The major Asia Pacific stock indexes closed mostly higher last week. Surprisingly, stocks were lower in China. That move was unexpected since most of the stories dominating the news last week were positive economic developments involving the world’s second-largest economy. The rising yuan may have been behind the weakness.
Market sentiment in the region improved last week with the signing of the Phase one trade deal between the United States on January 15. Ahead of the inking of the deal, the U.S. on Monday removed China from its currency manipulator list.
Late in the week, markets in Asia rose after China announced its economy grew by 6.1% in 2019, meeting expectations even amid a trade dispute with the U.S. Following the release of the GDP data, the Chinese yuan, which has been appreciating amid trade optimism, strengthened further.
To round-out the week, Japan and South Korean shares jumped to 15-month highs, while the benchmark Australian index reached an all-time high, piercing the 7000-point level in the process.
Last week, Japan’s Nikkei 225 Index settled at 24041.26, up 190.69 or +0.80%. South Korea’s KOSPI Index finished at 2250.57, up 44.18 or +2.00% and Hong Kong’s Hang Seng Index closed at 29056.42, up 418.22 or +1.46%.
China’s Shanghai Index settled at 3075.50, down 16.79 or -0.54%. Australia’s S&P/ASX 200 Index finished the week at 7064.10, up 135.10 or +1.95%.
US Removes China from Currency Manipulator List Ahead of Trade Deal Signing
The United States removed China from a list of countries considered currency manipulators just two days before top trade negotiators for Washington and Beijing signed a key “Phase One” trade deal, the Treasury Department announced on January 13.
The decision to strike China from the currency manipulator list comes more than five months after the Treasury Department formally made the designation. China is now on a “monitoring list” for currency practices along with nine other countries, including Germany, Italy and Japan.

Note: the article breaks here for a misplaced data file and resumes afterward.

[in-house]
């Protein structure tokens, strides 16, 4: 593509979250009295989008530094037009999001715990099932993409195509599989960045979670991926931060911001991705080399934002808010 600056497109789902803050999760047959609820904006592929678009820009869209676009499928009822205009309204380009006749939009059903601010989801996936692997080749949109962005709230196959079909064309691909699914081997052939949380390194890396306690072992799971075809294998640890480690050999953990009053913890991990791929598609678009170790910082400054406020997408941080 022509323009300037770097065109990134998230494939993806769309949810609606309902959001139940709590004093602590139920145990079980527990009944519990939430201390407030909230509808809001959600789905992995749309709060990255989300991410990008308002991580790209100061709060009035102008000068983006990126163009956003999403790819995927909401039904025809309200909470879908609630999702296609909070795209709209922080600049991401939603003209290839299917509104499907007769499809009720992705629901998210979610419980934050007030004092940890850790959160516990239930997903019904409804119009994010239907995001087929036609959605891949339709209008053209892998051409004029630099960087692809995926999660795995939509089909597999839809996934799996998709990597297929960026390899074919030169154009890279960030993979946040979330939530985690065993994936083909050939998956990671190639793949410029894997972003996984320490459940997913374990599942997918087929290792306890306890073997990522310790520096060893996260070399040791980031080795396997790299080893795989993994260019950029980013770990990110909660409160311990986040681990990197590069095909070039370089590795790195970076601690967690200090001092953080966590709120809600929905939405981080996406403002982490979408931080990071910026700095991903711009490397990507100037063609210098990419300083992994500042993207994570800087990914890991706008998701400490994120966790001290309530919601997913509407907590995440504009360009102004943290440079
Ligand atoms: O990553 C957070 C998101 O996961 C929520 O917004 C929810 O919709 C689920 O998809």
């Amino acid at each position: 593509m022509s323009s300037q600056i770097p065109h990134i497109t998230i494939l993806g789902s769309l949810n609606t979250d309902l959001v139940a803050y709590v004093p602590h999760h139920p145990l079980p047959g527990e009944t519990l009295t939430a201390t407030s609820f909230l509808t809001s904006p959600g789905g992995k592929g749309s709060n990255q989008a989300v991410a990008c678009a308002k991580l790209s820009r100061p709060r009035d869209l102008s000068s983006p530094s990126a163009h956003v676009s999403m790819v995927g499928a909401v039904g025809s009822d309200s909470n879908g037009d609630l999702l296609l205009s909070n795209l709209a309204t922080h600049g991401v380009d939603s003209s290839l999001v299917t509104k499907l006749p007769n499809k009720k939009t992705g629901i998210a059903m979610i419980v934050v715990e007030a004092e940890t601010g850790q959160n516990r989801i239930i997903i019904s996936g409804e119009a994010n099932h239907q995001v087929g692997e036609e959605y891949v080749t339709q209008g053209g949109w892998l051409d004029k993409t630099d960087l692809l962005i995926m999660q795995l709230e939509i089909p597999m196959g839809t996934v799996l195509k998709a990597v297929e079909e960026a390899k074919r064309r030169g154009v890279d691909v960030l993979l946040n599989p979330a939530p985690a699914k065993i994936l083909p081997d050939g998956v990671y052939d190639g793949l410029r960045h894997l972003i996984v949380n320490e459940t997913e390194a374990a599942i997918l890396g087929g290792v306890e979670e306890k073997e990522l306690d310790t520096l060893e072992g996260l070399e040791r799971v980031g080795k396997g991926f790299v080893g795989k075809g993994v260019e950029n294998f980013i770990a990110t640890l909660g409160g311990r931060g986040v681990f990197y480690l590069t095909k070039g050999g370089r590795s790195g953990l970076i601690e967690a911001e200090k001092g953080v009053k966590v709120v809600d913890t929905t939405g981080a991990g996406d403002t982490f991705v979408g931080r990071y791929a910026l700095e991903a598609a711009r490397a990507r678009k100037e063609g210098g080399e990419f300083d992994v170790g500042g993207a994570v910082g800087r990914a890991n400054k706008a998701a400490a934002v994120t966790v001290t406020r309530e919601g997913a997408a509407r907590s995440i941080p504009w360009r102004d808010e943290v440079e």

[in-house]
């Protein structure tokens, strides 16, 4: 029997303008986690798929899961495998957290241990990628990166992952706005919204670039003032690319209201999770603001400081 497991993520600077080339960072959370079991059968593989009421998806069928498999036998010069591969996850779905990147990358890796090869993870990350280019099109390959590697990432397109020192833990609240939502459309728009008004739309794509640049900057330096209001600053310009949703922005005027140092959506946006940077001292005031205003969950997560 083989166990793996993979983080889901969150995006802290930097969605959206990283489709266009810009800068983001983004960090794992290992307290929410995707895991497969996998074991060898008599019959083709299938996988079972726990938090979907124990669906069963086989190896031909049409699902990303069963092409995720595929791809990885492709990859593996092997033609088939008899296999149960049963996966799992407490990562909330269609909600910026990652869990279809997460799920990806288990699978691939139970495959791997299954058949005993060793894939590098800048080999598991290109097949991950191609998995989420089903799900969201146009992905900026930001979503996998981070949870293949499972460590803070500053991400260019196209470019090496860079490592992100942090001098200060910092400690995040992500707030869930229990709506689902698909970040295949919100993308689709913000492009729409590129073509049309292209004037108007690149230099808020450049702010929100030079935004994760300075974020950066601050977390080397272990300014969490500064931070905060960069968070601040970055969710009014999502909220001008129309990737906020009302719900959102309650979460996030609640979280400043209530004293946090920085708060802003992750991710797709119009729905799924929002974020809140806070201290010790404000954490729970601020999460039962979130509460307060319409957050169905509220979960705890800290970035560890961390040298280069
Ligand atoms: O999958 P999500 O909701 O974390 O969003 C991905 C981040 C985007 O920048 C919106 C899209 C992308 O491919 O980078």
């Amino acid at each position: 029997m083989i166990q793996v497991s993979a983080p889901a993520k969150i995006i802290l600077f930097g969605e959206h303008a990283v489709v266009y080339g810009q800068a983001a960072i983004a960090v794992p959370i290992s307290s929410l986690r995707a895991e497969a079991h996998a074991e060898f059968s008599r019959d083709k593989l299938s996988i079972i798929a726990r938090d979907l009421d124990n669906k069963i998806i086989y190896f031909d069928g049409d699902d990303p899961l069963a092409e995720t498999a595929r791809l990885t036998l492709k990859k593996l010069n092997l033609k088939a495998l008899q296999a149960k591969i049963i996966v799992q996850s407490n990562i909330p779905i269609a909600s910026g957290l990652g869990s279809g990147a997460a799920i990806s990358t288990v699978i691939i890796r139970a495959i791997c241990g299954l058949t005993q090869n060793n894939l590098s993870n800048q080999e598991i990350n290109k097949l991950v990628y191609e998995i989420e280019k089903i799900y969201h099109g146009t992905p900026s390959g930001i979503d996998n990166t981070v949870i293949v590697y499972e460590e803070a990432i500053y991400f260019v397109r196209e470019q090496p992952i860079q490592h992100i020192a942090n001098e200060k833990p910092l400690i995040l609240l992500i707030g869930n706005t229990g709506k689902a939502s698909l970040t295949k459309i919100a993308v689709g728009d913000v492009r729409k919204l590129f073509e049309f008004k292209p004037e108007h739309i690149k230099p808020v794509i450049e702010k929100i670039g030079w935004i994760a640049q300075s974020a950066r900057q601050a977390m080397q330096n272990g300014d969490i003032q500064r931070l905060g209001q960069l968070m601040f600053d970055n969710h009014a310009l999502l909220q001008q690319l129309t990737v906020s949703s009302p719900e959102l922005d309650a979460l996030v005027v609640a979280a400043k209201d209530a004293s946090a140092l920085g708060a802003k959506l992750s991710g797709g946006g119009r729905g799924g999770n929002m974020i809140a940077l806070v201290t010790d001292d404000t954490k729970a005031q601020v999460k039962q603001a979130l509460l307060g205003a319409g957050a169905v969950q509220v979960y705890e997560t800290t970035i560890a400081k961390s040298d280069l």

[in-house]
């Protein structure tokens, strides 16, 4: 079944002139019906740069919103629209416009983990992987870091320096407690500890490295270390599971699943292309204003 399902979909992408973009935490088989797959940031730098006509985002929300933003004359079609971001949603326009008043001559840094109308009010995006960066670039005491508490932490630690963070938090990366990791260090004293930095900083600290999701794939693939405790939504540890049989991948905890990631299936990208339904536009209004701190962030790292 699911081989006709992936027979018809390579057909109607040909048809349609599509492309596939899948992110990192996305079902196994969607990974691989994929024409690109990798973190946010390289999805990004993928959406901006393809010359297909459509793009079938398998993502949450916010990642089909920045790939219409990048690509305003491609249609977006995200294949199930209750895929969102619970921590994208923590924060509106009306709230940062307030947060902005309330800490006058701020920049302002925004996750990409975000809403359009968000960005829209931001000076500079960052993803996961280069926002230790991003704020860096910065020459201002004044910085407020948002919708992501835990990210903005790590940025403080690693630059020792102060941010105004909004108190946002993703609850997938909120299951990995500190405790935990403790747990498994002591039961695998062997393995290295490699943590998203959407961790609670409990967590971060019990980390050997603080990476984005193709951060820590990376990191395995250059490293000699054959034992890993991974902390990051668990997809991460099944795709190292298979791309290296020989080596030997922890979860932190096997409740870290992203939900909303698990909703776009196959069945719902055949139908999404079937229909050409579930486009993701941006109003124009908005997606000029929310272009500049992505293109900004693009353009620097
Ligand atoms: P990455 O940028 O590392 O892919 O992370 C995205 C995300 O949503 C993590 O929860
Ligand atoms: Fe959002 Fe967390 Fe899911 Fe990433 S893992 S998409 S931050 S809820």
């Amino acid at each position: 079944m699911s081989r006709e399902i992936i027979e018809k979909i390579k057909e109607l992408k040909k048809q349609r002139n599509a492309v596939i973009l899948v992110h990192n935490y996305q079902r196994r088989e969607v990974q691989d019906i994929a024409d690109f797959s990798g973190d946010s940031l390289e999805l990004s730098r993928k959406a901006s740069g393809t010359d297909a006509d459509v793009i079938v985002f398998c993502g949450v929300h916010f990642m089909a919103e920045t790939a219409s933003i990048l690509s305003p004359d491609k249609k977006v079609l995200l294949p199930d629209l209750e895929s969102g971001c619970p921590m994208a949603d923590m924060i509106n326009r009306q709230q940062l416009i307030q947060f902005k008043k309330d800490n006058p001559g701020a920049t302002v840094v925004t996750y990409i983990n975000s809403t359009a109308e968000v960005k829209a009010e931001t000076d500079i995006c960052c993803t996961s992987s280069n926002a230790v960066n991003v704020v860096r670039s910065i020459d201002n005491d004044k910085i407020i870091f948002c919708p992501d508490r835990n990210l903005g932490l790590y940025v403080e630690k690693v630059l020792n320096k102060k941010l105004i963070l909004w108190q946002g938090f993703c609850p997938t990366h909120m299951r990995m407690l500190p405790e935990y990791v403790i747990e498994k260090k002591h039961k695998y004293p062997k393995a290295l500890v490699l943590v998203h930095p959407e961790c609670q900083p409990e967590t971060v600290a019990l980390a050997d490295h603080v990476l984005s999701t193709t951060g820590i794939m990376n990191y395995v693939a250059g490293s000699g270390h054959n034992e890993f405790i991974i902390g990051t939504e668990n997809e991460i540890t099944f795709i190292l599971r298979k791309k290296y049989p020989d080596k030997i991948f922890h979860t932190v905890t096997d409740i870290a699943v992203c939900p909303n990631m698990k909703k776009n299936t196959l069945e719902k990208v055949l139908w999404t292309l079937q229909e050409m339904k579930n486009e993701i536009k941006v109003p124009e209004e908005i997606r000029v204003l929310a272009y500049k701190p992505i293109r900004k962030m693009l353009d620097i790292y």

“The Treasury Department has helped secure a significant Phase One agreement with China that will lead to greater economic growth and opportunity for American workers and businesses,” Treasury Secretary Steven Mnuchin said in a statement. “China has made enforceable commitments to refrain from competitive devaluation, while promoting transparency and accountability.”
Trump signs ‘Phase One’ Trade Deal with China in Push to Stop Economic Conflict
President Trump signed a “phase one” trade agreement with China as the world’s two biggest economies try to rein in a more that 18-month trade war.
The deal includes provisions to root out intellectual property theft and forced technology transfers and increase Chinese purchases of U.S. goods, though it leaves open questions about enforcement.
The Trump administration aims to start negotiating the next piece of the trade agreement before the November 2020 election.
China Said Its Economy Grew 6.1% in 2019, In Line with Expectations
China said Friday its economy grew by 6.1% in 2019, meeting expectations even amid a trade dispute with the United States. Analysts polled by Reuters had expected China’s economy to have grown 6.1% in 2019, compared with 6.6% in 2018. Still, China’s GDP growth last year was the slowest since 1990, according to Reuters records.
This article was originally posted on FX Empire
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